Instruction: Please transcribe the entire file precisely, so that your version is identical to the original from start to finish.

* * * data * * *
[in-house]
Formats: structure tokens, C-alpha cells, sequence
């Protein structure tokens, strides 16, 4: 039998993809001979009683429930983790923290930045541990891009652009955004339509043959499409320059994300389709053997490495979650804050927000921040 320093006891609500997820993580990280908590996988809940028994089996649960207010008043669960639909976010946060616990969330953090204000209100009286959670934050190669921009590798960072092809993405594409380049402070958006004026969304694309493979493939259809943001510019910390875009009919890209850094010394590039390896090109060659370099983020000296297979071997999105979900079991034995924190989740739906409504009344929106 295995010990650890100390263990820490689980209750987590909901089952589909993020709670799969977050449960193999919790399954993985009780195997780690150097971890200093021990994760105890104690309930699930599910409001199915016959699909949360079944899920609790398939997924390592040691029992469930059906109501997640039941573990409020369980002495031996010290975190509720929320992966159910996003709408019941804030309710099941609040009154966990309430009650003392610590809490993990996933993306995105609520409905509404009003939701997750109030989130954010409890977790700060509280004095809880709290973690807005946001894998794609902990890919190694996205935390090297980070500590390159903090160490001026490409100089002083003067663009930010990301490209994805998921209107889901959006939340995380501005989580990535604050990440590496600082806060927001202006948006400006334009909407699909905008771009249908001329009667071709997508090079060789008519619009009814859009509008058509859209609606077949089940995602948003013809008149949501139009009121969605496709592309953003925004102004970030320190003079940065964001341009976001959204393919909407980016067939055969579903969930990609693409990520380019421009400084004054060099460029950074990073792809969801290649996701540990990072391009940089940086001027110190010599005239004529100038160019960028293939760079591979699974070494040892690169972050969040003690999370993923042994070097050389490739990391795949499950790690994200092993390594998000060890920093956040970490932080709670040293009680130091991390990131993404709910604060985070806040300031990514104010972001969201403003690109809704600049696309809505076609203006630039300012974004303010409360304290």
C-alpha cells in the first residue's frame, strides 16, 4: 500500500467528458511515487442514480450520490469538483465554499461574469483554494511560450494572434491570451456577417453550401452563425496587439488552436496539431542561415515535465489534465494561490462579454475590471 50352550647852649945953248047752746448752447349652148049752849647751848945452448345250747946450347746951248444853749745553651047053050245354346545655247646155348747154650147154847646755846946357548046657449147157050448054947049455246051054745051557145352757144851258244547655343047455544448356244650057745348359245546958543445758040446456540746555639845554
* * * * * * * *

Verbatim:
[in-house]
Formats: structure tokens, C-alpha cells, sequence
């Protein structure tokens, strides 16, 4: 039998993809001979009683429930983790923290930045541990891009652009955004339509043959499409320059994300389709053997490495979650804050927000921040 320093006891609500997820993580990280908590996988809940028994089996649960207010008043669960639909976010946060616990969330953090204000209100009286959670934050190669921009590798960072092809993405594409380049402070958006004026969304694309493979493939259809943001510019910390875009009919890209850094010394590039390896090109060659370099983020000296297979071997999105979900079991034995924190989740739906409504009344929106 295995010990650890100390263990820490689980209750987590909901089952589909993020709670799969977050449960193999919790399954993985009780195997780690150097971890200093021990994760105890104690309930699930599910409001199915016959699909949360079944899920609790398939997924390592040691029992469930059906109501997640039941573990409020369980002495031996010290975190509720929320992966159910996003709408019941804030309710099941609040009154966990309430009650003392610590809490993990996933993306995105609520409905509404009003939701997750109030989130954010409890977790700060509280004095809880709290973690807005946001894998794609902990890919190694996205935390090297980070500590390159903090160490001026490409100089002083003067663009930010990301490209994805998921209107889901959006939340995380501005989580990535604050990440590496600082806060927001202006948006400006334009909407699909905008771009249908001329009667071709997508090079060789008519619009009814859009509008058509859209609606077949089940995602948003013809008149949501139009009121969605496709592309953003925004102004970030320190003079940065964001341009976001959204393919909407980016067939055969579903969930990609693409990520380019421009400084004054060099460029950074990073792809969801290649996701540990990072391009940089940086001027110190010599005239004529100038160019960028293939760079591979699974070494040892690169972050969040003690999370993923042994070097050389490739990391795949499950790690994200092993390594998000060890920093956040970490932080709670040293009680130091991390990131993404709910604060985070806040300031990514104010972001969201403003690109809704600049696309809505076609203006630039300012974004303010409360304290």
C-alpha cells in the first residue's frame, strides 16, 4: 500500500467528458511515487442514480450520490469538483465554499461574469483554494511560450494572434491570451456577417453550401452563425496587439488552436496539431542561415515535465489534465494561490462579454475590471 50352550647852649945953248047752746448752447349652148049752849647751848945452448345250747946450347746951248444853749745553651047053050245354346545655247646155348747154650147154847646755846946357548046657449147157050448054947049455246051054745051557145352757144851258244547655343047455544448356244650057745348359245546958543445758040446456540746555639845554